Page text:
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I recently measured groundwater levels using a tape in three different boreholes for where the holes are in same area. Each hole had a different level of water. Holes A and B are just 4 meters apart and hole C is about 70 m from holes A and B.

The water depth in A was 12 ft (3.7 m), in B it was 9 ft (3 m) and in C it was about 71 ft (22 m). How can the water depth be different for holes so close to one another in the same area?

I asked professor about this and he replied, it is due to different heights of each borehole and asked me to Google it. I assumed that since water in equilibrium has the same water level, so the water in each borehole will be at same depth. But the readings doesn't match with my assumption ? What could be the reason?

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  • $\begingroup$ I would naively think localized changes in elevation wouldn't be matched with large changes in the absolute level of the water table, and so would mean the groundwater is at different depths relative to the surface. That the forces that set groundwater height aren't just in equilibrium vertically, but also horizontally. But not a topic I know much about. $\endgroup$ Commented Oct 15, 2023 at 23:12
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    $\begingroup$ Is there another large well in the area that significantly lowers the water table at well C? Are wells A and B close to a river or stream? $\endgroup$ Commented Oct 15, 2023 at 23:50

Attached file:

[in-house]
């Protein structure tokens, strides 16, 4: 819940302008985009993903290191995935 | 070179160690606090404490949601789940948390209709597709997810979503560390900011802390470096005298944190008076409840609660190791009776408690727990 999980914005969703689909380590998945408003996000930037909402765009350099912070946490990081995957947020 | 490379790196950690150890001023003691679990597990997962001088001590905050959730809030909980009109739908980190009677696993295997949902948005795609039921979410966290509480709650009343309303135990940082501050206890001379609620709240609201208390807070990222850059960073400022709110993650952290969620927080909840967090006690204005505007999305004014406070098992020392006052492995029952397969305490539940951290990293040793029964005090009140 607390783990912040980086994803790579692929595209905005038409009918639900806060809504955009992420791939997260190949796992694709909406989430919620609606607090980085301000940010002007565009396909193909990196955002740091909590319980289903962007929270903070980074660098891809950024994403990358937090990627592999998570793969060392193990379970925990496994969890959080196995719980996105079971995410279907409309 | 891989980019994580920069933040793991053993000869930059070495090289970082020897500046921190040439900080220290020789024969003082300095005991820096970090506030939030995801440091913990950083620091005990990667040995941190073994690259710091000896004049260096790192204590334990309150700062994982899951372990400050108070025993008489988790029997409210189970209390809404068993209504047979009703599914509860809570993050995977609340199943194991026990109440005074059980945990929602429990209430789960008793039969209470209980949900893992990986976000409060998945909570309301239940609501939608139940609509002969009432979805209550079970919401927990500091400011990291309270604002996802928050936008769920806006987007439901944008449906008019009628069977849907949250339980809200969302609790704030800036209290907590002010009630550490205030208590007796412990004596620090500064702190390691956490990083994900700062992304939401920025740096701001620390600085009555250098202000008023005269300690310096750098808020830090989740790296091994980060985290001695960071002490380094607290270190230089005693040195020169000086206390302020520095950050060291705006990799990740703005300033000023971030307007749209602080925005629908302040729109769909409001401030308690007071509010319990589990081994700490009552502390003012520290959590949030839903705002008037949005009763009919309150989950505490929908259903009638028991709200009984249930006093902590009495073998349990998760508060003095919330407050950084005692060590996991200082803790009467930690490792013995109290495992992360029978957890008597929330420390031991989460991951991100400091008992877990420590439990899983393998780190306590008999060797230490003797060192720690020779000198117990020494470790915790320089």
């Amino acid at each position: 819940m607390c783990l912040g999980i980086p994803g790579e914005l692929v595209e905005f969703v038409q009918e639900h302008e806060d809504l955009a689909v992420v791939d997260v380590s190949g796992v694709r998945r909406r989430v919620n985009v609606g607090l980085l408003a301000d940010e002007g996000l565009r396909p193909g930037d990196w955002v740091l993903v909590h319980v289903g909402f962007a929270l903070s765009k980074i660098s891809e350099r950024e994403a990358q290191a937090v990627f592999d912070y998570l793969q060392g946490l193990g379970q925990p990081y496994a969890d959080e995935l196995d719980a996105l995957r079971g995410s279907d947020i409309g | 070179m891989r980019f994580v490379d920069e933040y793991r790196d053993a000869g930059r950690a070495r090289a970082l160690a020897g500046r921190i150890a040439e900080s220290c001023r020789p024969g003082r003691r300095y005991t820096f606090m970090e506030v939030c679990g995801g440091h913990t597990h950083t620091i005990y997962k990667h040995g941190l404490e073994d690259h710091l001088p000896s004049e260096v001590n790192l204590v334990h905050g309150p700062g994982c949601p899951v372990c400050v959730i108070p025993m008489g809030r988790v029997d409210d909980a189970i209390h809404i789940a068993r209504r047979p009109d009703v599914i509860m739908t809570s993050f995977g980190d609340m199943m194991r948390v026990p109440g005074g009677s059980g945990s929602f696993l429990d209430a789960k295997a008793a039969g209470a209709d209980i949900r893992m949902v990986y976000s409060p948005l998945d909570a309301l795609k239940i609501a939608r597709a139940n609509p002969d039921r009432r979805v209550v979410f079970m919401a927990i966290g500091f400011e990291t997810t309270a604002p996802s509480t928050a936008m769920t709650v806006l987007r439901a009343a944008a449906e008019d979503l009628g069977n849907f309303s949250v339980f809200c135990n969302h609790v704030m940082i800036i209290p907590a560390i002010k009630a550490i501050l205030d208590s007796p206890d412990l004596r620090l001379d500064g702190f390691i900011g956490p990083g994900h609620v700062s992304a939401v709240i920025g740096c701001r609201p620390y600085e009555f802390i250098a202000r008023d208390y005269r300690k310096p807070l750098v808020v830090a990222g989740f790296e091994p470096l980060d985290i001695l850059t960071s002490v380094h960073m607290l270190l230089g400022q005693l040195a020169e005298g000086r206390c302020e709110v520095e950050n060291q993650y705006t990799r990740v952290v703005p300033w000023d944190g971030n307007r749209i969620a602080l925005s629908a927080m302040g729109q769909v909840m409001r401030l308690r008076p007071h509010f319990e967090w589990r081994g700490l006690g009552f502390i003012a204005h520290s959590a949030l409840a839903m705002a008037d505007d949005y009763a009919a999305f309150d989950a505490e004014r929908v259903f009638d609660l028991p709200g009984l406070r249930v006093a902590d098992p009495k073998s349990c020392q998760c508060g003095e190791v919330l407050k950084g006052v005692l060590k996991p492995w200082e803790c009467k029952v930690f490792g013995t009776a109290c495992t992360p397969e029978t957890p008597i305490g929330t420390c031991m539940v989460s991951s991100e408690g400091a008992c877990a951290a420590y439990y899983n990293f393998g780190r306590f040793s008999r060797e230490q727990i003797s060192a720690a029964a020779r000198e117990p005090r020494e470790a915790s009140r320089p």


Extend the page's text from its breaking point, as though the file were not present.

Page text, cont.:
• $\begingroup$ @JeopardyTempest sorry this works drive.google.com/… $\endgroup$ Commented Oct 16, 2023 at 2:13
  • $\begingroup$ Presumably, you're asking about some specific data from the paper that you've linked to. Where exactly is this in the paper? $\endgroup$ Commented Oct 16, 2023 at 3:02
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    $\begingroup$ Things to consider: are the holes on flat ground or a slope? Is the geology of the area uniform? Porosity & permeability affect ground water movement. Is hole C near a depletion source? Is there more than one water table, is there a perched water table in the area? $\endgroup$
    – Fred
    Commented Oct 16, 2023 at 8:16

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All things being equal your assumption that boreholes in close proximity to one another would have the same water level is correct. However there are a number of factors that could alter this (assuming you have corrected for any difference in surface elevation and none of the 3 boreholes are pumped).

One possibility is that the holes have been drilled, or cased, to different depths, and are therefore connected to different aquifers. For instance A and B could be shallow and completed in a perched aquifer, and C drilled deeper into a regional aquifer. A similar picture would emerge if A and B are drilled deeper into confined semi-artesian aquifers, and C is the shallow borehole. The latter seems likely in the context of a paper that is discussing confined aquifers. Interpretation of measurements in confined aquifers can be complicated as the observed pressure at a particular depth depends not only on the aquifer water content, but also on the mechanical properties of different layers and the water content of overlying layers.

Even in a homogeneous aquifer you can expect to see variation in pressure (which will be seen as variation in level) in boreholes that are cased to different depths if there is some vertical flow - so in a recharge area heads may reduce slightly with depth , whereas in a discharge area they would increase with depth.

Disparate water levels in boreholes that are close to each other can also often be seen in aquifers where almost all the permeability is from fractures. If the fractures aren't interconnected the water level may vary depending which fracture happens to be intercepted. If there is another well pumping from one of the interconnected fractures, even at considerable distance, you can see wildly different water levels. An extreme version of this can occur when a borehole hasn't actually intercepted any fractures at all, so effectively operates as a cistern and is disconnected from the groundwater system.

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